This is a book about Christianity in its medieval sense: a body of people, their beliefs and superstitions and their way of life. Professor Bossy aims to improve understanding of what happened to Western Europe during this crucial period by renouncing the use of the term "Reformation" and its implication that a bad form of Christianity was replaced by a good one. Slightly over half the book is taken up with an abosrbing and original account of traditional or pre-Reformation Christianity. The sacraments of the Church - from baptism to the last rites - still fulfilled Augustine's concept of their function as the skeleton of the social body. The second half explores the forces that were tending to undermine these classic rites of passage, which lent significance and sanctity to people's lives. Professor Bossy describes the regimes (both Protestant and Catholic) which superseded the older ways, and examines the consequences of the disintergration of traditional Christianity.
A study not of the institution of the Church but of Christianity itself, this book explores the Christian people, their beliefs, and their way of life, providing a new understanding of Western Christianity at the time of the Reformation. Bossy begins with a systematic exposition of traditional or pre-Reformation Christianity, exploring the forces that tended to undermine it, the characteristics of the Protestant and Catholic regimes that superseded it, and the fall-out that resulted from its disintegration.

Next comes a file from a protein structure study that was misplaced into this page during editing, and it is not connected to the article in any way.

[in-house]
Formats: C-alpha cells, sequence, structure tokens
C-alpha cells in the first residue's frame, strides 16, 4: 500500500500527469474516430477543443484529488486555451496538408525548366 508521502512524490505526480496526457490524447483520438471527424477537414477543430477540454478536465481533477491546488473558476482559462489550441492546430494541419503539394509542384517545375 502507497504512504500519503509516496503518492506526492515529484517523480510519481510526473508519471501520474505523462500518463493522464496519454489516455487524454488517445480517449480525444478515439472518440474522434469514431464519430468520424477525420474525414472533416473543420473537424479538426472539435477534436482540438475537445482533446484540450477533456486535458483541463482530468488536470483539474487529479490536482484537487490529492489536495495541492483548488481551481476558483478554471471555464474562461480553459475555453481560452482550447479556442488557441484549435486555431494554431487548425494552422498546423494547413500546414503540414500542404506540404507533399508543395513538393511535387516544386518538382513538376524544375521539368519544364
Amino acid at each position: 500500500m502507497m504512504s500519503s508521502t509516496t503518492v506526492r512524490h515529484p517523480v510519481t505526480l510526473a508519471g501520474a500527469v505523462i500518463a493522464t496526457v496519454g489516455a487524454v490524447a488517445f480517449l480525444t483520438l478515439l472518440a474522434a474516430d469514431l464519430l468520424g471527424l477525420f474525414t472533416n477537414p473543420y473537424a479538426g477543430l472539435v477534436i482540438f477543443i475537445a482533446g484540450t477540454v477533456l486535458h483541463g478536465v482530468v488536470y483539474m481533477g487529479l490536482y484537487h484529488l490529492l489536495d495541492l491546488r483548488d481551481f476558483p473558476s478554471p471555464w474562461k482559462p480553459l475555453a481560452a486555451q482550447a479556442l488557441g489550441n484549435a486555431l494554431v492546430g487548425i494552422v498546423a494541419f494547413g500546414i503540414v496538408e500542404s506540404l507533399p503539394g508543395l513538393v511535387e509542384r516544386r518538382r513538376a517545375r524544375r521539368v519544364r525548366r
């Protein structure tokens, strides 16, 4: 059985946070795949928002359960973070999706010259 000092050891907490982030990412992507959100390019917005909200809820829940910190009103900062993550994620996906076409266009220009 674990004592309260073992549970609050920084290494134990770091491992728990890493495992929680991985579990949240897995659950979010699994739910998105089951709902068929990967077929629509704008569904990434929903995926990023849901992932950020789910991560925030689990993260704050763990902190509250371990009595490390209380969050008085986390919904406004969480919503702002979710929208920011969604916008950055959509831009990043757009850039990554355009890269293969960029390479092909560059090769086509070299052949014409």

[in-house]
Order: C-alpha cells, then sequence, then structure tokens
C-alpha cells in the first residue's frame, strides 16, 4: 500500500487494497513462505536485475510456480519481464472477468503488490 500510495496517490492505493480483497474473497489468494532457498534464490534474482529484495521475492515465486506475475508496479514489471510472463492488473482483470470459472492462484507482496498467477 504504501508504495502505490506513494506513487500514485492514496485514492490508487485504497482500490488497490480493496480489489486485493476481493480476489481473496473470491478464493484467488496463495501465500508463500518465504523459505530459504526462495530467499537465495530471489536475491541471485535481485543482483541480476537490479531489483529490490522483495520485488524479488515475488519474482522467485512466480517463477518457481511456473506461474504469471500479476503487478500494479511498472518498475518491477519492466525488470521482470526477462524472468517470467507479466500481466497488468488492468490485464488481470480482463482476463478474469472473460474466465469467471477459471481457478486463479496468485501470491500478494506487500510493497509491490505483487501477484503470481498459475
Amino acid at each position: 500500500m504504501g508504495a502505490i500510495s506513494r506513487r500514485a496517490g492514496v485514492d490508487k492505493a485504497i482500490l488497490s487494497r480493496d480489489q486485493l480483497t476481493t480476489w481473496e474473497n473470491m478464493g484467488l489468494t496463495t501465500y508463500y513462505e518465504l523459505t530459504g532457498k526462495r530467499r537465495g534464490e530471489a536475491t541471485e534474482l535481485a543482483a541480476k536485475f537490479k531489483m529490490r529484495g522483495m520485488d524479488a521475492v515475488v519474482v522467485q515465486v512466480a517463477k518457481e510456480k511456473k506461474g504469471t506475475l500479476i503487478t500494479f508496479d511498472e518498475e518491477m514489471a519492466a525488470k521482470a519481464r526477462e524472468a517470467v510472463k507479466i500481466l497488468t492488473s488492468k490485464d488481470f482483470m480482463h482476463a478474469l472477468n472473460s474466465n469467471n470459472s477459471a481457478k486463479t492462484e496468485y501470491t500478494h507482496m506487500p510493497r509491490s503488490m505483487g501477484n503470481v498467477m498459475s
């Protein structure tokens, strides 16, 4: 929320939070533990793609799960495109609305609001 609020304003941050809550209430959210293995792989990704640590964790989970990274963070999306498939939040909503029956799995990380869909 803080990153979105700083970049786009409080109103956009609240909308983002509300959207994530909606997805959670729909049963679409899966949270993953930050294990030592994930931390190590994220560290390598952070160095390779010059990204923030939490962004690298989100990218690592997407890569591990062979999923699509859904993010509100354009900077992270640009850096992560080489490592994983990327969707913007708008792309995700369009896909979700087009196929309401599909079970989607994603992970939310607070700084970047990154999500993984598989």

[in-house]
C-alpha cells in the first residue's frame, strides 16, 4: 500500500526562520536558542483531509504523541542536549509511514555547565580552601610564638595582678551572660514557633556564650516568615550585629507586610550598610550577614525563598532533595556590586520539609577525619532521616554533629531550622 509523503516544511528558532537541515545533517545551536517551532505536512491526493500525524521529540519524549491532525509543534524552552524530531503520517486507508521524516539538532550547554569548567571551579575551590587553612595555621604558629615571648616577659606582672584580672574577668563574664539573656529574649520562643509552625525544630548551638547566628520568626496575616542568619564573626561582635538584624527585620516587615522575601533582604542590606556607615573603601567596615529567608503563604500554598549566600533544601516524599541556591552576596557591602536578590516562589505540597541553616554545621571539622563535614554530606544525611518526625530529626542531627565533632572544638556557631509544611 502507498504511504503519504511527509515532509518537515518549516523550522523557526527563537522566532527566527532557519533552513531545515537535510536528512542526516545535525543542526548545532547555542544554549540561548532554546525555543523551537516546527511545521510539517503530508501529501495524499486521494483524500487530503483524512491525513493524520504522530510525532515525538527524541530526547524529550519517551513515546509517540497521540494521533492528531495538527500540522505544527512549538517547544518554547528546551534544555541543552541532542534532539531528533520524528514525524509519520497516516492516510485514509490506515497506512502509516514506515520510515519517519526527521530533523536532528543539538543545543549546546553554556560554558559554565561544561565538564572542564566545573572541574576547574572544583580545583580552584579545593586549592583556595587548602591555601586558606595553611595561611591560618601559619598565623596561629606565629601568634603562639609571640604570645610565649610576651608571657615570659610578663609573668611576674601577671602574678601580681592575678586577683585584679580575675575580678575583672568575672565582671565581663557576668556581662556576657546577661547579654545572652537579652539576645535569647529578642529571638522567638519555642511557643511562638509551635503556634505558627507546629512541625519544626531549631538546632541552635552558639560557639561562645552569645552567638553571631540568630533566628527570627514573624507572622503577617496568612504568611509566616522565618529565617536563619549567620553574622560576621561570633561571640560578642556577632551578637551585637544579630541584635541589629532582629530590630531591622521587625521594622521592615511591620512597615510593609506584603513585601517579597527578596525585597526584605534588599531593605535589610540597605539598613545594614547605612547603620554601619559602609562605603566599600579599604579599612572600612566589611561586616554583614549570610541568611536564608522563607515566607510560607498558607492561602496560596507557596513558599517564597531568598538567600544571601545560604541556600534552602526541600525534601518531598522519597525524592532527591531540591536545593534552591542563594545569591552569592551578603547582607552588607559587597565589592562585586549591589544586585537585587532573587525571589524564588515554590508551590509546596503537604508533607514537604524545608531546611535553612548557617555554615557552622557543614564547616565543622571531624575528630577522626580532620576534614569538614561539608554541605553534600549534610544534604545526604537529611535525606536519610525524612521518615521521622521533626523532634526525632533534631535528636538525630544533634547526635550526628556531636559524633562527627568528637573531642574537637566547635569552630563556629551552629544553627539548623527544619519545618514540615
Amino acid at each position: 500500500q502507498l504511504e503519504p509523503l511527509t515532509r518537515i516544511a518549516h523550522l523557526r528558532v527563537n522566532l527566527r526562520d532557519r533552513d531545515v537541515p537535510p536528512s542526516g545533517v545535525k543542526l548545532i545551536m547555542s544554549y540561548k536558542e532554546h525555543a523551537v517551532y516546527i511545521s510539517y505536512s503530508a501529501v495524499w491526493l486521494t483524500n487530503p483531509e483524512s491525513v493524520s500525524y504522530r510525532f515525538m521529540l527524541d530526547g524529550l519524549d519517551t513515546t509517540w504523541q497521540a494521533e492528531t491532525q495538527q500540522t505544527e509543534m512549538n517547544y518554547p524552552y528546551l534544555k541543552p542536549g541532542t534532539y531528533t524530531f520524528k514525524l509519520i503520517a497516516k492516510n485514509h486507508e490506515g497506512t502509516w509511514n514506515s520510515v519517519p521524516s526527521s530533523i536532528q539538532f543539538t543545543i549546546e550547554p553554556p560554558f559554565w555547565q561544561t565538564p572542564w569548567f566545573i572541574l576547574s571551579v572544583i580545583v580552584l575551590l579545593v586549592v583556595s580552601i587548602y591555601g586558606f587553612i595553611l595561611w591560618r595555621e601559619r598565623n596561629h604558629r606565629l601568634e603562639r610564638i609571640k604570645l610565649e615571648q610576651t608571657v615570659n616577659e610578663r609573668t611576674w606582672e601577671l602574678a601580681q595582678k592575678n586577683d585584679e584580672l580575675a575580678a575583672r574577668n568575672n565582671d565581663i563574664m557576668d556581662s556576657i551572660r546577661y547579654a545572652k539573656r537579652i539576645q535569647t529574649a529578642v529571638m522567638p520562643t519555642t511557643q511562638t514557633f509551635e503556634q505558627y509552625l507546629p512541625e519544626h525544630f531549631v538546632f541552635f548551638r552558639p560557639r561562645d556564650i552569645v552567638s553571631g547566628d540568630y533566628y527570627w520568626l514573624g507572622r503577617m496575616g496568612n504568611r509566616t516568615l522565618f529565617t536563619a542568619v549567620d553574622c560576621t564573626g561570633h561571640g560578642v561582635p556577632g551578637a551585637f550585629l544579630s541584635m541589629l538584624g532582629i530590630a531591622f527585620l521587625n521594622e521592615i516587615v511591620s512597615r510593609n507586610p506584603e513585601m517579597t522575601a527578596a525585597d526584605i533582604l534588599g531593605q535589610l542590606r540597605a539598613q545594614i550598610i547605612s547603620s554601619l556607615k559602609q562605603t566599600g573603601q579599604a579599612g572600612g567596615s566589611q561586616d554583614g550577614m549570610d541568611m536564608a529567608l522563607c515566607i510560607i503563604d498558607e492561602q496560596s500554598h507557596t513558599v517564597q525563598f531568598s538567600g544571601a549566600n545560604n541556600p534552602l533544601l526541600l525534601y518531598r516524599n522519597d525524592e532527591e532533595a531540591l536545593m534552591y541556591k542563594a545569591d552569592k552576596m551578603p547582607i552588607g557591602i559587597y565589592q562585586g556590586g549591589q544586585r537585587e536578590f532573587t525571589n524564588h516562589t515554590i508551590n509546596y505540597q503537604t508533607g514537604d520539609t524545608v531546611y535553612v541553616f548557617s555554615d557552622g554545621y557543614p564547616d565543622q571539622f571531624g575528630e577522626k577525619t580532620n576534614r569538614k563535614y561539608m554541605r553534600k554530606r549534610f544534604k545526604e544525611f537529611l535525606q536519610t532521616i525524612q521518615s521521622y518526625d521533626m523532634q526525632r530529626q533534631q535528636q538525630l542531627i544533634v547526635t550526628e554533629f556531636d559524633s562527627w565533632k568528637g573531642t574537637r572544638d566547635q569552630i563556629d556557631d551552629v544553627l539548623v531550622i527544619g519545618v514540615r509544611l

"Bossy's survey of late medieval religion is magisterial. He discusses theology and church law with consummate ease, has an acute appreciation of the liturgy, and convincingly depicts people freely practicing a faith they understood."--American Historical Review
"Vivid and memorable...will help correct previous portrayals that paid too much attention to ecclesiastical writings."--The Christian Century
"Sensitive, subtle, and erudite analysis...a major achievement in opening our eyes...to dimensions that conventional historiography has hidden from view."--Times Literary Supplement
"A fine work of synthetic analysis. It should stimulate the reflection of any reader concerned about the nature of the social and religious changes prompted by the Lutheran and Catholic reforms."--Pacific Theological Review
"Challenging, thought-provoking...there is much to inform and interest."--Wilson Library Bulletin
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